There’s no question that Toyota’s “Youth” brand, that launched on the wave of the import tuner fad a decade ago, has gone through some hard times since the recession hit in 2008. With many of it’s younger, college graduate buyers no longer able to qualify for financing because of tighter lending rules, Scion saw demand plummet from 173,034 units in 2006, to around 44,000 last year.
Other problems contributing to the drop in Scion demand have been recent supply issues and a strengthening yen which, since all current Scion models are built in Japan, has caused difficulties in availability and the squeezing of profit margins.
In order to rectify the situation, perhaps going more mainstream would make more sense. If that proves to be the case, then models like the xB, which came to identify Scion’s youth focused approach would probably give way to more conventional replacements.
“We not replace the xB by name, one for one. The first generation, we needed the box. The second generation, we still liked the box, but we started looking for things that would stand out like the box. No one is saying [the next one] has to be a box,” said Scion’s vice president, Jack Hollis.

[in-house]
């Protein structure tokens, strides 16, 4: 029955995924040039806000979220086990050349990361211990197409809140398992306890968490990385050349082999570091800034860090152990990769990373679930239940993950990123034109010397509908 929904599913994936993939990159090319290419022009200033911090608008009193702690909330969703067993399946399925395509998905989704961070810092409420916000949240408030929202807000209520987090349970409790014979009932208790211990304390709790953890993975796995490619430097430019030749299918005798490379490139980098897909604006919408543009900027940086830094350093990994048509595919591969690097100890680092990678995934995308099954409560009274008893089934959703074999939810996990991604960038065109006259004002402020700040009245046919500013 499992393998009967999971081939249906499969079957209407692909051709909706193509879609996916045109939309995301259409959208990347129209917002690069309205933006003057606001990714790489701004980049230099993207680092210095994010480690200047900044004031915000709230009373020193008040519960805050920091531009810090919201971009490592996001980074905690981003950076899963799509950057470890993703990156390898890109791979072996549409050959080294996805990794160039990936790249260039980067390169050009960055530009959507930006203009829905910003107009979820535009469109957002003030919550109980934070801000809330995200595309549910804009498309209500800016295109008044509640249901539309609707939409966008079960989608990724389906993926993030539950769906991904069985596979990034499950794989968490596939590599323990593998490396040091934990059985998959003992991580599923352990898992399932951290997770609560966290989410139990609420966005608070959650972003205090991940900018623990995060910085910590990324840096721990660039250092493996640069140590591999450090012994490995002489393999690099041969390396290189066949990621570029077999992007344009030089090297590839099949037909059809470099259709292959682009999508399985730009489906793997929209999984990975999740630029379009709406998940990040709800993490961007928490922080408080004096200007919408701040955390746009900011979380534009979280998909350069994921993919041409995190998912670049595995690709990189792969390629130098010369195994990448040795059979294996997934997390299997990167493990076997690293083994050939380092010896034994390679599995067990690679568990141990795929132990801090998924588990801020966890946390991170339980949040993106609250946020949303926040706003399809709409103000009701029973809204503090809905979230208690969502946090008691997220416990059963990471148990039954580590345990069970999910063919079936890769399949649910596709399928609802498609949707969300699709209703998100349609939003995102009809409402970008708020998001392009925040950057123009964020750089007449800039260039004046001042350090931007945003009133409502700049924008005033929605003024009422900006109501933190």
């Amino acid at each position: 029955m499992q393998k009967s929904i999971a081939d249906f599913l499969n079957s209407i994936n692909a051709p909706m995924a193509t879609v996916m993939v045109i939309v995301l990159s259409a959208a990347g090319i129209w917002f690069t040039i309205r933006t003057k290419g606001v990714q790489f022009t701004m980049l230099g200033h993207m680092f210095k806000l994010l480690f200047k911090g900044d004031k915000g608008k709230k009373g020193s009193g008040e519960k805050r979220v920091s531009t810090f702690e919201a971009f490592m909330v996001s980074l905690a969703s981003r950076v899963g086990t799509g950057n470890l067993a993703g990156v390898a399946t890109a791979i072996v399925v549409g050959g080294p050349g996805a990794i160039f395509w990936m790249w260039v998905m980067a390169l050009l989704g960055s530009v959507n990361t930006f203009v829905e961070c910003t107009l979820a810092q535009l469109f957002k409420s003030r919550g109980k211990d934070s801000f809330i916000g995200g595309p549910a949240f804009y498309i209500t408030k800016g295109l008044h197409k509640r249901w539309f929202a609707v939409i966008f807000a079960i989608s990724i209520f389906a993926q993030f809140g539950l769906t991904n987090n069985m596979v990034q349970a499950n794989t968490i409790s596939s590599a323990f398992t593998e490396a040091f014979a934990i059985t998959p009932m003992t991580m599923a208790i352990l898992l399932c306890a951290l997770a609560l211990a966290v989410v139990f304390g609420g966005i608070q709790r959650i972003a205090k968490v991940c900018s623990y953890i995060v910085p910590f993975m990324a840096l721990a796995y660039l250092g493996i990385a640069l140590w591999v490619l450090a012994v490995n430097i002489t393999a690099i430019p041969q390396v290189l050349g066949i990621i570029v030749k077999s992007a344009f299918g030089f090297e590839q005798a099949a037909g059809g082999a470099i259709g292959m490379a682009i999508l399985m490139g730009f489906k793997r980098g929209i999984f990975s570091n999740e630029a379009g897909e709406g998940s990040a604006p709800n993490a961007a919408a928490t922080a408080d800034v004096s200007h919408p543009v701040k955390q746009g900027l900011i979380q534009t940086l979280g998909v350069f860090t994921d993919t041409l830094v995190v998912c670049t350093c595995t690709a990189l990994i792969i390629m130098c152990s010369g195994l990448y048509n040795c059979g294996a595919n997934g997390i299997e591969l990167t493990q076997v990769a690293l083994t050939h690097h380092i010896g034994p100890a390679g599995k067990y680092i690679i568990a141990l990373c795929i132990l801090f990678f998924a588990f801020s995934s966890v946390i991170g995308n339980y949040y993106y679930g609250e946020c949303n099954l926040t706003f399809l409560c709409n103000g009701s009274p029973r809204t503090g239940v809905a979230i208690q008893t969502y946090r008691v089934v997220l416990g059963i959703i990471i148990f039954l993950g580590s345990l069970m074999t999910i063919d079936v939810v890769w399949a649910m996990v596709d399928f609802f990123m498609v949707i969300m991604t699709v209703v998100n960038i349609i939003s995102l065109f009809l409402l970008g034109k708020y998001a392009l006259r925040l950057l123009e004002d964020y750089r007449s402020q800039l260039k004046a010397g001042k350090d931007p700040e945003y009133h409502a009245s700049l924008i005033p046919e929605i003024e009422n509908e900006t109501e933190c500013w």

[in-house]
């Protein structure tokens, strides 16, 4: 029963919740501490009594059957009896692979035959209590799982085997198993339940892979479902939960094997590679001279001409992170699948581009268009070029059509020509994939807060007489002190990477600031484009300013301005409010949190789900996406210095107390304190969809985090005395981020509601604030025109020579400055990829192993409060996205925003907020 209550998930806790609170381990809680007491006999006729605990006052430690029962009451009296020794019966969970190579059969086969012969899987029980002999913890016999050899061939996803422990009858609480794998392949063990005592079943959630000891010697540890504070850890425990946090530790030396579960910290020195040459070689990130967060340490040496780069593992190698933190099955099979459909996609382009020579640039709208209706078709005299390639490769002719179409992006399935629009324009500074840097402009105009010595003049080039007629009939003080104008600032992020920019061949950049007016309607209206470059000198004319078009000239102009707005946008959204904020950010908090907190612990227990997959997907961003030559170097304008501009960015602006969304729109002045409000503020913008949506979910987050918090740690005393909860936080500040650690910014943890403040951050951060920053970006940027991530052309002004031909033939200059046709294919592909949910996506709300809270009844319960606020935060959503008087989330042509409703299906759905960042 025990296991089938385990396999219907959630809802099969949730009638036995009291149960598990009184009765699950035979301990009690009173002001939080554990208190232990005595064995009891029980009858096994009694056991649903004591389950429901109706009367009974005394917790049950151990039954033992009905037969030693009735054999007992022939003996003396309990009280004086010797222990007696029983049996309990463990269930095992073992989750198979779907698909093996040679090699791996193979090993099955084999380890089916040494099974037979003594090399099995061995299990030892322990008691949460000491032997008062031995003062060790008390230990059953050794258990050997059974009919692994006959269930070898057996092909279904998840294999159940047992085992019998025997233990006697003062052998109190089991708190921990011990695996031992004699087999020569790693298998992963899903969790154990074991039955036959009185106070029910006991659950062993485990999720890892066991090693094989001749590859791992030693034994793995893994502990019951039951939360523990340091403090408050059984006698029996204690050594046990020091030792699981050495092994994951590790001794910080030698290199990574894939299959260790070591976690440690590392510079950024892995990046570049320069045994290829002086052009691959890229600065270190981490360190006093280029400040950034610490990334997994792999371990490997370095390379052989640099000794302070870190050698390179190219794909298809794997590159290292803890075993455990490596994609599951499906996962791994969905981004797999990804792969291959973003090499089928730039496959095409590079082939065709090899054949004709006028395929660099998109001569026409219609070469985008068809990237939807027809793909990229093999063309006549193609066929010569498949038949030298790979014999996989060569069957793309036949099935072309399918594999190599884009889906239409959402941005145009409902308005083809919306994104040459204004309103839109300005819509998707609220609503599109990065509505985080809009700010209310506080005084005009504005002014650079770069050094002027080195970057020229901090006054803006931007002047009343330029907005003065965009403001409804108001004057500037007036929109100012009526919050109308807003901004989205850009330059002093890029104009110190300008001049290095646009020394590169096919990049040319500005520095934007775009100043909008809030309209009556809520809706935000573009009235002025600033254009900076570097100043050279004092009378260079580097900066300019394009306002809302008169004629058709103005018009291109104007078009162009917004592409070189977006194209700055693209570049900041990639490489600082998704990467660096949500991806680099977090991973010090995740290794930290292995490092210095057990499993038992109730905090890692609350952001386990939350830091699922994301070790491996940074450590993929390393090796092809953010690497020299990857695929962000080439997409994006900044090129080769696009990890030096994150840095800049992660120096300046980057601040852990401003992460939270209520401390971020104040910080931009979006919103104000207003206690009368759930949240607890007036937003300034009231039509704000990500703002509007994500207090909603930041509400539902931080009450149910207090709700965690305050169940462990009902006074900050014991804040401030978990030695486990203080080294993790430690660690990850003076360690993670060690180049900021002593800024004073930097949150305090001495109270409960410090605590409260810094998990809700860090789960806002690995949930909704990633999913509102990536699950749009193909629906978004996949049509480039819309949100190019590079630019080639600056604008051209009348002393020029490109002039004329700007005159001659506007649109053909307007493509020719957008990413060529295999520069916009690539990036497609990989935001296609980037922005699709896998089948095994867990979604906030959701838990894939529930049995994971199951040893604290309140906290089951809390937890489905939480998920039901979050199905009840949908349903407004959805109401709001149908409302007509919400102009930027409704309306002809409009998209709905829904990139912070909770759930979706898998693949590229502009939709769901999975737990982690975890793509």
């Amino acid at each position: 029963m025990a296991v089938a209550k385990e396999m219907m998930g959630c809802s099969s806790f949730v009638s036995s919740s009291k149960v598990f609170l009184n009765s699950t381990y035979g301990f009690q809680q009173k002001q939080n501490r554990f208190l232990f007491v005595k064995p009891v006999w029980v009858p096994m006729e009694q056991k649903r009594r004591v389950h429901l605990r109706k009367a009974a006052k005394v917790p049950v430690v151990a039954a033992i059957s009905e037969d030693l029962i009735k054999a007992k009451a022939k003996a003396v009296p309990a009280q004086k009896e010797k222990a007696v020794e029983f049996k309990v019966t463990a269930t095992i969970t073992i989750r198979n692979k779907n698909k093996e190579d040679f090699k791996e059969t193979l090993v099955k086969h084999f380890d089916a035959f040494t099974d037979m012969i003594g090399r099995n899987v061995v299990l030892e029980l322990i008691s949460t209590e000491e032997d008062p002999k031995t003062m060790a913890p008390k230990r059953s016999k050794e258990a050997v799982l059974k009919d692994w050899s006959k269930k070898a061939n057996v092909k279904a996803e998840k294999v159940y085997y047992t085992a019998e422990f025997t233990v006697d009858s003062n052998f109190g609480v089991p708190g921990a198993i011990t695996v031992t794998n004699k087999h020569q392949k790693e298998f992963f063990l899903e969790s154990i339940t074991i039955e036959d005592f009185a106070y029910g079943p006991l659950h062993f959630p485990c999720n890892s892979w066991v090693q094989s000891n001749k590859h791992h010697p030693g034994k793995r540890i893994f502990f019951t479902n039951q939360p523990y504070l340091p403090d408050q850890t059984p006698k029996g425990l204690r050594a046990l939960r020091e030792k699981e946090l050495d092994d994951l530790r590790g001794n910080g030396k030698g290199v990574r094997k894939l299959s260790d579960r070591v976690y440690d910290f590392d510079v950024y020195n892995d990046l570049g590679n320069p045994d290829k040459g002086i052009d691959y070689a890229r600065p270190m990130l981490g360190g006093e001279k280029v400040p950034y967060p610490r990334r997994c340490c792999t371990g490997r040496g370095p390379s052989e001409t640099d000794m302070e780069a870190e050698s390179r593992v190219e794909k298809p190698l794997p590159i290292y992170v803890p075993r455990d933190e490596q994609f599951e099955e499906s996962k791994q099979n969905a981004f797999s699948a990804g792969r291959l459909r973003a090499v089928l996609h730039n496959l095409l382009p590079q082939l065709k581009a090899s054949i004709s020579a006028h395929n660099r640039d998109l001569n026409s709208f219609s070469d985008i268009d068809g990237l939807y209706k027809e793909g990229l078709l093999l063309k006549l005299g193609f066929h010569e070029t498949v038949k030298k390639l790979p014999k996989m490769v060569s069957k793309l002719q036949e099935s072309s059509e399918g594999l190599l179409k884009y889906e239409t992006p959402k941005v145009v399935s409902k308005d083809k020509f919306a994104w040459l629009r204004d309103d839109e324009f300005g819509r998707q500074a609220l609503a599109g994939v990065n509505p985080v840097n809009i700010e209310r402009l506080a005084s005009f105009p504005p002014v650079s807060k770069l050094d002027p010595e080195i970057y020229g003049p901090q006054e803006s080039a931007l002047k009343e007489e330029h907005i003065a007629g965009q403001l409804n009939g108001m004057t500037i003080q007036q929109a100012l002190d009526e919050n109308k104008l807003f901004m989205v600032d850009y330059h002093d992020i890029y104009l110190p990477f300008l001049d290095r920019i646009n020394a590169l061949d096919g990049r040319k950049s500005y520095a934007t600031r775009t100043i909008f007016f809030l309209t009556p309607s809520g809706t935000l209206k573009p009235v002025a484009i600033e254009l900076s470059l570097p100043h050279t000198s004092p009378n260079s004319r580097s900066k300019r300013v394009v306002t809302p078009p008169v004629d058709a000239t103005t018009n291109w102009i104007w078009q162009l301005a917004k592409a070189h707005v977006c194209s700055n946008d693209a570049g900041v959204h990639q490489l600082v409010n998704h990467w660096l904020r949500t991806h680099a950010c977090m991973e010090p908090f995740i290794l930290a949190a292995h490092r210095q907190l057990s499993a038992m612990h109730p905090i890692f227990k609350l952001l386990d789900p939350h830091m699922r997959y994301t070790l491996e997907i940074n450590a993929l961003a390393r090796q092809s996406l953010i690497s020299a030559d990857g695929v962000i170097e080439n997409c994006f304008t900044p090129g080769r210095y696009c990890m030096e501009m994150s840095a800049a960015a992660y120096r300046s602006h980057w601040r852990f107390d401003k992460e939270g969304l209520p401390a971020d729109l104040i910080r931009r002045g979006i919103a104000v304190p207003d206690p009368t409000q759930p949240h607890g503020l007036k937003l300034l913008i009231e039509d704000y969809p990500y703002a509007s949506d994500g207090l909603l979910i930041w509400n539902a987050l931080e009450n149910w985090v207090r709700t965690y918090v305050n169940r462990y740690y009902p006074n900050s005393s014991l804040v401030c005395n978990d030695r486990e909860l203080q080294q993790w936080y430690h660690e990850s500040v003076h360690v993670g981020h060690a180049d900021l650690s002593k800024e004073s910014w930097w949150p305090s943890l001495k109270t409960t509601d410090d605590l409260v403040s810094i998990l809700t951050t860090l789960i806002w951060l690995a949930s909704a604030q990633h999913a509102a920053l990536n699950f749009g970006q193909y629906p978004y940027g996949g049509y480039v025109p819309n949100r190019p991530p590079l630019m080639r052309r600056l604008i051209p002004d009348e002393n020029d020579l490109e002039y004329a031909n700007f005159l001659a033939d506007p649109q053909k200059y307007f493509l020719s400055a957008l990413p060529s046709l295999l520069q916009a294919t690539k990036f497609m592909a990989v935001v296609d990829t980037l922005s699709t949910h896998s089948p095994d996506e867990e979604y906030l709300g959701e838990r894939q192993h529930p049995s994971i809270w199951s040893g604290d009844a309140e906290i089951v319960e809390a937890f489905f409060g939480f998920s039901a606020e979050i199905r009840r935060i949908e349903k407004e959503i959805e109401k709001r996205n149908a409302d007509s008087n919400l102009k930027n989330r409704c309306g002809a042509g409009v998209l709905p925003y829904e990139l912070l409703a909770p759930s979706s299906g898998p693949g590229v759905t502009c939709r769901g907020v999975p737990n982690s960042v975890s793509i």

Since Scion launched nationally in the US in 2004, it’s buyer demographic has been aging, from an average of just 35 years old at launch to 43 last year, nonetheless that’s still well below the industry average.
Nevertheless, with cars like the fringe iQ econobox and the highly anticipated, though very much niche focused FR-S, plus plans to expands it’s motorsports presence, it doesn’t appear that Toyota’s youth brand shows any signs of growing up just yet.
[Source: Automotive News]